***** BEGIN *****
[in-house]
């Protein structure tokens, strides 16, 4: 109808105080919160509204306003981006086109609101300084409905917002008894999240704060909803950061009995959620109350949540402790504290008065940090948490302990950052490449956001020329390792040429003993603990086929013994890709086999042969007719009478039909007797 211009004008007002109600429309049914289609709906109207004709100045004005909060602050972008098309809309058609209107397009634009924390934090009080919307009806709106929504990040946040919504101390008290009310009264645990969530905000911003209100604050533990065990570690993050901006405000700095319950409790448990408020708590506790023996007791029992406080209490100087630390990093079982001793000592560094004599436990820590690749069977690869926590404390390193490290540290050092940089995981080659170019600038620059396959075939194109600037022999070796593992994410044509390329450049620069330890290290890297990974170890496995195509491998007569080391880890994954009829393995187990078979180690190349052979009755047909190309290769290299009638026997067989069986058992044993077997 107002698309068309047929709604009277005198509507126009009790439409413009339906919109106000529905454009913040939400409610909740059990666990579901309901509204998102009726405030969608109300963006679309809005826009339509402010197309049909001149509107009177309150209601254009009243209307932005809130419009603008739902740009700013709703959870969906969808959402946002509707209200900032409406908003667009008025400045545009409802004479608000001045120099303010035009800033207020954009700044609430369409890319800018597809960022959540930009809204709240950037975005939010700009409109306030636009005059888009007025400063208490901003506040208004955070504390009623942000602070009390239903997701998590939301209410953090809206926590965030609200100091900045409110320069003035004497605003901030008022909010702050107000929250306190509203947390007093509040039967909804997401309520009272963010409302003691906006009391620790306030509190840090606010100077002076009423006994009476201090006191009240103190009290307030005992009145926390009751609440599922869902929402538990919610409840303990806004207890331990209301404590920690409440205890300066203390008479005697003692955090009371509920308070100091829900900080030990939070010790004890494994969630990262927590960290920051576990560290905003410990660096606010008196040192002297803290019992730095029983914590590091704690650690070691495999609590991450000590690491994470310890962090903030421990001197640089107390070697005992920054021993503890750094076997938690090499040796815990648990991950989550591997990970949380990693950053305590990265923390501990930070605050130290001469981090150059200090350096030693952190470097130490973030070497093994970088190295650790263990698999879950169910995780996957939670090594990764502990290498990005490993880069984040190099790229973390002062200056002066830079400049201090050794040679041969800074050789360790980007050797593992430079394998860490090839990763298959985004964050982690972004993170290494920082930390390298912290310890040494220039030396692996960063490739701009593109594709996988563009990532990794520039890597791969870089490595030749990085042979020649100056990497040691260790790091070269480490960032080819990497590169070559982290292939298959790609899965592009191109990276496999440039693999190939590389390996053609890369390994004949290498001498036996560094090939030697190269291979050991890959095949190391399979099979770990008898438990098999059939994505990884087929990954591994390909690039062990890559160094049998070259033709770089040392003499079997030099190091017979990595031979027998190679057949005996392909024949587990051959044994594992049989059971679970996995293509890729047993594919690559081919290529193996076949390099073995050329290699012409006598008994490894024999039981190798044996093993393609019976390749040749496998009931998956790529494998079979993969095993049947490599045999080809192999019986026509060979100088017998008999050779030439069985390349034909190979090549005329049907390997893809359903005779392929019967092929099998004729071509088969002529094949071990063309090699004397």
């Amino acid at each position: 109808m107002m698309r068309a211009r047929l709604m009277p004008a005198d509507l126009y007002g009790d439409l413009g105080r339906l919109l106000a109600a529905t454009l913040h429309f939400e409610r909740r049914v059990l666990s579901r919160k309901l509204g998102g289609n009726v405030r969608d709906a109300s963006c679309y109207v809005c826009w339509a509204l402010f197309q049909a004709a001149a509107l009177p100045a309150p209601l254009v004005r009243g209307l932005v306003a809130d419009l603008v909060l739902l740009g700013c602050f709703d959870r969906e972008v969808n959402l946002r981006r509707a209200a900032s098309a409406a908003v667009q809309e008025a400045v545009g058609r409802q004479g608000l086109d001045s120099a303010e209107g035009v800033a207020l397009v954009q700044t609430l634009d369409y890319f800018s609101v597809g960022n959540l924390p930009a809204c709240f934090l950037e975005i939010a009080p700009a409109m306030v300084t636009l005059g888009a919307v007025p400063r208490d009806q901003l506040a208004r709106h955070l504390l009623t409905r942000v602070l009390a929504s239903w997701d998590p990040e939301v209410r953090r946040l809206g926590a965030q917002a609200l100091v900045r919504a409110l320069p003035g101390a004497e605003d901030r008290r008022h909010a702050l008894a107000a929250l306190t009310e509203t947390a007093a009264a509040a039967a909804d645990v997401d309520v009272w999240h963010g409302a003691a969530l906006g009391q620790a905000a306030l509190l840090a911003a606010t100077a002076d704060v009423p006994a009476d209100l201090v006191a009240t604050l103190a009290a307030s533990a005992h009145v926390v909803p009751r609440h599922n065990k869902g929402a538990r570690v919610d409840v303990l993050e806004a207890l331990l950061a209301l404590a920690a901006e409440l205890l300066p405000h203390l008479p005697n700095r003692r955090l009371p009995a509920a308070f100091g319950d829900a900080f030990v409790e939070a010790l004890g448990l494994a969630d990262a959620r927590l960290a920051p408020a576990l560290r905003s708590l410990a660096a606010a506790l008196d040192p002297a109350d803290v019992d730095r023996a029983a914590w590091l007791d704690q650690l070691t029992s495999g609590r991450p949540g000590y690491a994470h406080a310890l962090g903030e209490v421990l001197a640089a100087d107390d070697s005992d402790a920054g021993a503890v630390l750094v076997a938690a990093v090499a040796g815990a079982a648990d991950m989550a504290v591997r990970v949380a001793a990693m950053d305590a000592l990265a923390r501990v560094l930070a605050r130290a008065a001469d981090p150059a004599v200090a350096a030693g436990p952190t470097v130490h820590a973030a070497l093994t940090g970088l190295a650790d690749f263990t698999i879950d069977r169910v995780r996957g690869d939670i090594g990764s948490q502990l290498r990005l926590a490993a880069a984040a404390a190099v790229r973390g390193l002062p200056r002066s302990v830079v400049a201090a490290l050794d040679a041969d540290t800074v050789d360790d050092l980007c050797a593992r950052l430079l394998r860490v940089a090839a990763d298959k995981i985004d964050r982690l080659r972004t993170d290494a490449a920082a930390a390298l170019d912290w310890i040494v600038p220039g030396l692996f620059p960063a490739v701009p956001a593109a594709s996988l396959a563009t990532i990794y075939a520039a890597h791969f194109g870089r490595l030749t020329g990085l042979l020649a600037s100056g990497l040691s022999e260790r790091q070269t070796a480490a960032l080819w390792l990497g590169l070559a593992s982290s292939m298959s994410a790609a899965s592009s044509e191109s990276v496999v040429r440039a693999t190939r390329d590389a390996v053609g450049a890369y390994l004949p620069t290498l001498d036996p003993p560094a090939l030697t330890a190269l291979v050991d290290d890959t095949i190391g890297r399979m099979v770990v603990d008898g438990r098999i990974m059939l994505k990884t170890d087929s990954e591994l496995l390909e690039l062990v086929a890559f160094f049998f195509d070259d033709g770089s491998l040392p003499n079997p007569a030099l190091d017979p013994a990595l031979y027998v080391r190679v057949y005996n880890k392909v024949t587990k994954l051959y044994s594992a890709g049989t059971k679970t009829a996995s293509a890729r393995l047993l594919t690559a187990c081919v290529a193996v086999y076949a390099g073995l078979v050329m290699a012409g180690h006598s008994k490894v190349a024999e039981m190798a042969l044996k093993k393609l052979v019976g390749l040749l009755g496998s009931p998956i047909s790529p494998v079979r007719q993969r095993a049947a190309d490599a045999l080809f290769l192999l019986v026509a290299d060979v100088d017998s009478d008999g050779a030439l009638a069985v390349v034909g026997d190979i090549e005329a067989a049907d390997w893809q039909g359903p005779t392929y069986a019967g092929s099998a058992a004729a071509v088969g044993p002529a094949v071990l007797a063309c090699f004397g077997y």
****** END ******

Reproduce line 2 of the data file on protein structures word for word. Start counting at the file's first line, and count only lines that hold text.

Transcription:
């Protein structure tokens, strides 16, 4: 109808105080919160509204306003981006086109609101300084409905917002008894999240704060909803950061009995959620109350949540402790504290008065940090948490302990950052490449956001020329390792040429003993603990086929013994890709086999042969007719009478039909007797 211009004008007002109600429309049914289609709906109207004709100045004005909060602050972008098309809309058609209107397009634009924390934090009080919307009806709106929504990040946040919504101390008290009310009264645990969530905000911003209100604050533990065990570690993050901006405000700095319950409790448990408020708590506790023996007791029992406080209490100087630390990093079982001793000592560094004599436990820590690749069977690869926590404390390193490290540290050092940089995981080659170019600038620059396959075939194109600037022999070796593992994410044509390329450049620069330890290290890297990974170890496995195509491998007569080391880890994954009829393995187990078979180690190349052979009755047909190309290769290299009638026997067989069986058992044993077997 107002698309068309047929709604009277005198509507126009009790439409413009339906919109106000529905454009913040939400409610909740059990666990579901309901509204998102009726405030969608109300963006679309809005826009339509402010197309049909001149509107009177309150209601254009009243209307932005809130419009603008739902740009700013709703959870969906969808959402946002509707209200900032409406908003667009008025400045545009409802004479608000001045120099303010035009800033207020954009700044609430369409890319800018597809960022959540930009809204709240950037975005939010700009409109306030636009005059888009007025400063208490901003506040208004955070504390009623942000602070009390239903997701998590939301209410953090809206926590965030609200100091900045409110320069003035004497605003901030008022909010702050107000929250306190509203947390007093509040039967909804997401309520009272963010409302003691906006009391620790306030509190840090606010100077002076009423006994009476201090006191009240103190009290307030005992009145926390009751609440599922869902929402538990919610409840303990806004207890331990209301404590920690409440205890300066203390008479005697003692955090009371509920308070100091829900900080030990939070010790004890494994969630990262927590960290920051576990560290905003410990660096606010008196040192002297803290019992730095029983914590590091704690650690070691495999609590991450000590690491994470310890962090903030421990001197640089107390070697005992920054021993503890750094076997938690090499040796815990648990991950989550591997990970949380990693950053305590990265923390501990930070605050130290001469981090150059200090350096030693952190470097130490973030070497093994970088190295650790263990698999879950169910995780996957939670090594990764502990290498990005490993880069984040190099790229973390002062200056002066830079400049201090050794040679041969800074050789360790980007050797593992430079394998860490090839990763298959985004964050982690972004993170290494920082930390390298912290310890040494220039030396692996960063490739701009593109594709996988563009990532990794520039890597791969870089490595030749990085042979020649100056990497040691260790790091070269480490960032080819990497590169070559982290292939298959790609899965592009191109990276496999440039693999190939590389390996053609890369390994004949290498001498036996560094090939030697190269291979050991890959095949190391399979099979770990008898438990098999059939994505990884087929990954591994390909690039062990890559160094049998070259033709770089040392003499079997030099190091017979990595031979027998190679057949005996392909024949587990051959044994594992049989059971679970996995293509890729047993594919690559081919290529193996076949390099073995050329290699012409006598008994490894024999039981190798044996093993393609019976390749040749496998009931998956790529494998079979993969095993049947490599045999080809192999019986026509060979100088017998008999050779030439069985390349034909190979090549005329049907390997893809359903005779392929019967092929099998004729071509088969002529094949071990063309090699004397």